This book is devastatingly good, everyone should immediately move it to the top of their bedside queues. The stories in it are largely taken from Moore's MFA masters thesis from when, I gather, she was only 27 years old (fucking precocious geniuses). It's so perfect that I counted only four or five similes that were just good instead of perfect, yet they stood out.
from How to Be an Other Woman
Love drains from you, takes with it much of your blood sugar and water weight. You are like a house slowly losing its electricity, the fans slowing, the lights dimming and flickering; the clocks stop and go and stop.
from What Is Seized
"Your numbness," my mother cries softly, "is something perhaps you cannot help. It is what the world has done to you. But your coldness. That is what you do to the world."
"That is what is wrong with cold people. Not that they have ice in their souls—we all have a bit of that—but that they insist their every word and deed mirror that ice. They never learn the beauty or value of gesture. The emotional necessity. For them, it is all honesty before kindness, truth before art. Love is art, not truth..."
from Amahl and the Night Visitors
Two years ago when Moss first moved in, there was something exciting about getting up in the morning. You would rise, dress, and, knowing your lover was asleep in your bed, drive out into the early morning office and factory traffic, feeling that you possessed all things, Your Man, like a Patsy Cline song, at home beneath your covers, pumping blood through your day like a heart.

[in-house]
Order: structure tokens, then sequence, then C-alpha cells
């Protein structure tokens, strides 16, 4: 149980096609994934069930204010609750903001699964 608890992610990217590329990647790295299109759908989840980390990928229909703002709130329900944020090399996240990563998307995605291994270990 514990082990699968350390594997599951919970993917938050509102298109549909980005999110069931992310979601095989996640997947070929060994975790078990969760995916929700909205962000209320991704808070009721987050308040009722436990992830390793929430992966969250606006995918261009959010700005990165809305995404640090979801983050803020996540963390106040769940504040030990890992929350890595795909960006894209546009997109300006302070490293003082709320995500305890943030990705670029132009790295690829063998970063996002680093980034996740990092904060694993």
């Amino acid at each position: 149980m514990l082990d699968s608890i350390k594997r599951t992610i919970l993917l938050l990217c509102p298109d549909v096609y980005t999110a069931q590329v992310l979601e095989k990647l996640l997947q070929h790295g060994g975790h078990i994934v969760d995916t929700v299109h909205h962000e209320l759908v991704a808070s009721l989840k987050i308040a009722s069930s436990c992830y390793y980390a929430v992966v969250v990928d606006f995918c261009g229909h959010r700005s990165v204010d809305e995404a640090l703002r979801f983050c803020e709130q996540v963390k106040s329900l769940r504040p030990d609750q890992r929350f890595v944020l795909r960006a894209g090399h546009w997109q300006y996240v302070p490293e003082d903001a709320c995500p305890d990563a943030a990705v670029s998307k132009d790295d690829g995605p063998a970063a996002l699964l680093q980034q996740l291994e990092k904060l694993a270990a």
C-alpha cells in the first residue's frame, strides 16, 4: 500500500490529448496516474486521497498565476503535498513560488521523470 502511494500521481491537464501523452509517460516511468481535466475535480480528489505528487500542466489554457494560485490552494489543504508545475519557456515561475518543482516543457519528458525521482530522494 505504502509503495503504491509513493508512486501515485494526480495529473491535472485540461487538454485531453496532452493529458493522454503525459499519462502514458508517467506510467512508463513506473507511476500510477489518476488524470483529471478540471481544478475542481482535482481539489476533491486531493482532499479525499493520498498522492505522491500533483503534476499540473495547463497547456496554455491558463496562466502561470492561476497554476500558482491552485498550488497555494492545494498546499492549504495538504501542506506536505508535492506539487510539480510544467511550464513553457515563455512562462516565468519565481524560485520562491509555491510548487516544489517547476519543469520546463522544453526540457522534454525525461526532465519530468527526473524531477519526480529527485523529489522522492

"Look, Bob. I'm no idiot. I was born in New York City. I lived there until I was four..."
Step away from him. Outside, in front of the streetlight, something like snow is falling. Think back again to MacNeil-Lehrer. Say in a level tone: "You know, there are people who know more about it than we do, who say that there is no circumnavigating a nuclear war, we will certainly have one, it's just a matter of time. And when that happens, it's going to dissolve all our communications systems, melt silicon chips—"
"Trudy, please." He wants you to stop. He knows this edge in your voice, this MacNeil-Lehrer edge. All of the world knotted and failing on your tongue.
"And then if you're off living someplace else, in some efficiency, how will I be able to get in touch with you? There I'll be, Moss, all alone in my pink pom-pom slippers, the entire planet exploding all around, and I won't be able to talk to you, to say—" In fifth grade you learned the first words ever spoken on the telephone: Mr. Watson, come here, I want you. And suddenly, as you look at him, at the potatoey fists of his cheeks, at his broom-blonde hair, it hits you as it would a child: Someday, like everybody, this man you truly love like no other is going to die. No matter how much you love him, you cannot save him. No matter how much you love: nothing, no one, lasts.